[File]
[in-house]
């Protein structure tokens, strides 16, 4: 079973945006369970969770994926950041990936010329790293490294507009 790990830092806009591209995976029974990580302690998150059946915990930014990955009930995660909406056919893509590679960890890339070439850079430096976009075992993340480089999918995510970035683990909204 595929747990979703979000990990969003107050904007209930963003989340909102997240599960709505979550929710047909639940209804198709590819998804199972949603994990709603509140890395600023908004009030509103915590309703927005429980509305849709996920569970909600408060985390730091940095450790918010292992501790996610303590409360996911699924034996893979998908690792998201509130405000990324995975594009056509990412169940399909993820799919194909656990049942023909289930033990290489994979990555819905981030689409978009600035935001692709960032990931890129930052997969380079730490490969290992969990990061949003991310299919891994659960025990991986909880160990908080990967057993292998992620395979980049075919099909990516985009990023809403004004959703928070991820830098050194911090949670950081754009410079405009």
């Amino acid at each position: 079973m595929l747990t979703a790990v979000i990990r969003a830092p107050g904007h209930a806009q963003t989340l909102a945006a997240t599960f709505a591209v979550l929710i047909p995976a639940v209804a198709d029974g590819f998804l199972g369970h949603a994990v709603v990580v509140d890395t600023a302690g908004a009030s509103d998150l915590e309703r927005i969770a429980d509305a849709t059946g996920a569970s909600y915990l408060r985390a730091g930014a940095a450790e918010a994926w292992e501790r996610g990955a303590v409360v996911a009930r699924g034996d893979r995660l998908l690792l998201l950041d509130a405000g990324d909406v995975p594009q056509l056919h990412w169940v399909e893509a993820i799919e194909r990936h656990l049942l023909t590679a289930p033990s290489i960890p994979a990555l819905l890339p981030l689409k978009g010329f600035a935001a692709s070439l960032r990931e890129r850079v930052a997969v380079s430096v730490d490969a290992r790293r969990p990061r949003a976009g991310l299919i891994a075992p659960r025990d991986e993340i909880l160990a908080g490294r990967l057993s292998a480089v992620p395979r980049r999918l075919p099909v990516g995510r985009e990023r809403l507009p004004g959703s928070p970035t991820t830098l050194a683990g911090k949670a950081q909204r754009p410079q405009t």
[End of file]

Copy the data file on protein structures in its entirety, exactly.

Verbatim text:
[in-house]
């Protein structure tokens, strides 16, 4: 079973945006369970969770994926950041990936010329790293490294507009 790990830092806009591209995976029974990580302690998150059946915990930014990955009930995660909406056919893509590679960890890339070439850079430096976009075992993340480089999918995510970035683990909204 595929747990979703979000990990969003107050904007209930963003989340909102997240599960709505979550929710047909639940209804198709590819998804199972949603994990709603509140890395600023908004009030509103915590309703927005429980509305849709996920569970909600408060985390730091940095450790918010292992501790996610303590409360996911699924034996893979998908690792998201509130405000990324995975594009056509990412169940399909993820799919194909656990049942023909289930033990290489994979990555819905981030689409978009600035935001692709960032990931890129930052997969380079730490490969290992969990990061949003991310299919891994659960025990991986909880160990908080990967057993292998992620395979980049075919099909990516985009990023809403004004959703928070991820830098050194911090949670950081754009410079405009």
């Amino acid at each position: 079973m595929l747990t979703a790990v979000i990990r969003a830092p107050g904007h209930a806009q963003t989340l909102a945006a997240t599960f709505a591209v979550l929710i047909p995976a639940v209804a198709d029974g590819f998804l199972g369970h949603a994990v709603v990580v509140d890395t600023a302690g908004a009030s509103d998150l915590e309703r927005i969770a429980d509305a849709t059946g996920a569970s909600y915990l408060r985390a730091g930014a940095a450790e918010a994926w292992e501790r996610g990955a303590v409360v996911a009930r699924g034996d893979r995660l998908l690792l998201l950041d509130a405000g990324d909406v995975p594009q056509l056919h990412w169940v399909e893509a993820i799919e194909r990936h656990l049942l023909t590679a289930p033990s290489i960890p994979a990555l819905l890339p981030l689409k978009g010329f600035a935001a692709s070439l960032r990931e890129r850079v930052a997969v380079s430096v730490d490969a290992r790293r969990p990061r949003a976009g991310l299919i891994a075992p659960r025990d991986e993340i909880l160990a908080g490294r990967l057993s292998a480089v992620p395979r980049r999918l075919p099909v990516g995510r985009e990023r809403l507009p004004g959703s928070p970035t991820t830098l050194a683990g911090k949670a950081q909204r754009p410079q405009t």